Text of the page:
Today, the essential estrangement of Iraqi Shiites from the larger Arab world, and the neighboring Sunni regimes’ unease with their empowerment, makes them vulnerable to Iranian machination. A more forceful U.S. diplomacy, pressing allies to integrate Iraq into the Arab state system, would offer Baghdad additional economic partners and regional interlocutors as well as a means of reestablishing itself as a pivotal state of the Arab world. As the Middle East struggles with transitions that often pit identities against interests, Iraq can offer some useful lessons. Indeed, such a development would not only aid Iraq’s rehabilitation and assist the region political evolution but would further isolate Iran in its immediate environment.

Source.

Others, including most notably Charles Krauthammer, see this very differently. They see the American withdrawal as either proof of American defeat or a prelude to it. As I wrote before, if the Iraqis need or want more American troops, more can be arranged. It may be politically difficult in the US, but so will watching Iraq unravel and Iran blatantly and visibly exert its influence during the process. I’m not so sure that the withdrawal of American troops will lead to Iraq’s downfall. The Iraqi government, security forces, and people will have more work to do, but that is inevitable. Let’s hope it’s not too soon for them to take those responsibilities. Douglas Ollivant makes the persuasive case that the withdrawal is both necessary and worthwhile. It is well worth the read.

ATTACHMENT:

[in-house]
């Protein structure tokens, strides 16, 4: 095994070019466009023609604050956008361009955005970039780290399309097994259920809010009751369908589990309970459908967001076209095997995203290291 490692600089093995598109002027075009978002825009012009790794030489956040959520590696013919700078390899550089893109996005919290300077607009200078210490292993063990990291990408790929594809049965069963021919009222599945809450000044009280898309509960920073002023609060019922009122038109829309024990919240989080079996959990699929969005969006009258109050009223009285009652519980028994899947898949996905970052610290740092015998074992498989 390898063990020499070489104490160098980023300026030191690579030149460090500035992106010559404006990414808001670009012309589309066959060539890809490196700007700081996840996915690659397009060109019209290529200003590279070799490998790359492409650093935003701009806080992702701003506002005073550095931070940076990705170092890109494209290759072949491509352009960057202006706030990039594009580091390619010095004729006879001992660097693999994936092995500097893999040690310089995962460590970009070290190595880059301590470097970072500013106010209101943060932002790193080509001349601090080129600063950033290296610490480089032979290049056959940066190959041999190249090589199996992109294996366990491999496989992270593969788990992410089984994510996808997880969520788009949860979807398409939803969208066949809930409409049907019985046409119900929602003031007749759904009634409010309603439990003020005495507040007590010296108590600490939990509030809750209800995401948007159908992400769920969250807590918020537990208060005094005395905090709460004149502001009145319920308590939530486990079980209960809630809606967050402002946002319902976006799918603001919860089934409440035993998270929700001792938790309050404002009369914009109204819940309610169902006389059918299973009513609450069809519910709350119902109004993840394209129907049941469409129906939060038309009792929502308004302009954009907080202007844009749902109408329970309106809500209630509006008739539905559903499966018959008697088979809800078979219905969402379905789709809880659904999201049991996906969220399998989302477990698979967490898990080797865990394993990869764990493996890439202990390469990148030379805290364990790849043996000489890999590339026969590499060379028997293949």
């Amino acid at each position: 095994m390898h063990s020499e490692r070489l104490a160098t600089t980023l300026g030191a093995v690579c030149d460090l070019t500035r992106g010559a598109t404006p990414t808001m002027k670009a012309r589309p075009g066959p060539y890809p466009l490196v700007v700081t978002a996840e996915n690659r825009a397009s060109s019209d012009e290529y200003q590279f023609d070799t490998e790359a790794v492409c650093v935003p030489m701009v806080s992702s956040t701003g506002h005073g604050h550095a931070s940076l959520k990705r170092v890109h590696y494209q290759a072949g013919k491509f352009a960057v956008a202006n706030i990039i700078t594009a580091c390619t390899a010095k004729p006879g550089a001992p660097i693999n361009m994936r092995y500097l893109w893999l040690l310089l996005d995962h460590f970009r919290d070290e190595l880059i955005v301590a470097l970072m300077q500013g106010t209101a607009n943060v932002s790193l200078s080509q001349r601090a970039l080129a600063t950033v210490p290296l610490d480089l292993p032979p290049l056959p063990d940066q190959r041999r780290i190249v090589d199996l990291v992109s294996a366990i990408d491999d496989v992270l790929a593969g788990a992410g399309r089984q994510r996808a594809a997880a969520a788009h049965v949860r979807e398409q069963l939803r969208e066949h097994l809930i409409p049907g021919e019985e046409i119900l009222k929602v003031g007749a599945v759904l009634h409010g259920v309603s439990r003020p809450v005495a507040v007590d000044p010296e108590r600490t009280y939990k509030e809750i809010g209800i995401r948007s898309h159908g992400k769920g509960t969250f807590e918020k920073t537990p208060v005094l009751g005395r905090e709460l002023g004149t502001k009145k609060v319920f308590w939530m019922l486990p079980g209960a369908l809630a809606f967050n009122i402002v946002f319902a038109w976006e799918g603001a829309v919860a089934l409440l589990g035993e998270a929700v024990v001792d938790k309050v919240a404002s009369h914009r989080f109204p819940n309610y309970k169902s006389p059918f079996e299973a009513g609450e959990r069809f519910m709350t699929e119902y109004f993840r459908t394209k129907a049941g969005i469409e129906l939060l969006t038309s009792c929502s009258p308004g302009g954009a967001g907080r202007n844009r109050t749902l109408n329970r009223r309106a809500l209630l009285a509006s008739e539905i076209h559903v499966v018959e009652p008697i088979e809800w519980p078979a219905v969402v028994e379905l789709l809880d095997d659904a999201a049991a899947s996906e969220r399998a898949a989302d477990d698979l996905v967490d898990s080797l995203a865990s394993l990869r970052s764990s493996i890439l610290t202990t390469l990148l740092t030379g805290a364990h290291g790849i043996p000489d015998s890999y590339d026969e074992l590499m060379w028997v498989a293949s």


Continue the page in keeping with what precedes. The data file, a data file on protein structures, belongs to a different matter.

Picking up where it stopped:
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Filed under Foreign Policy, Iran, Iraq, Middle East, Military Operations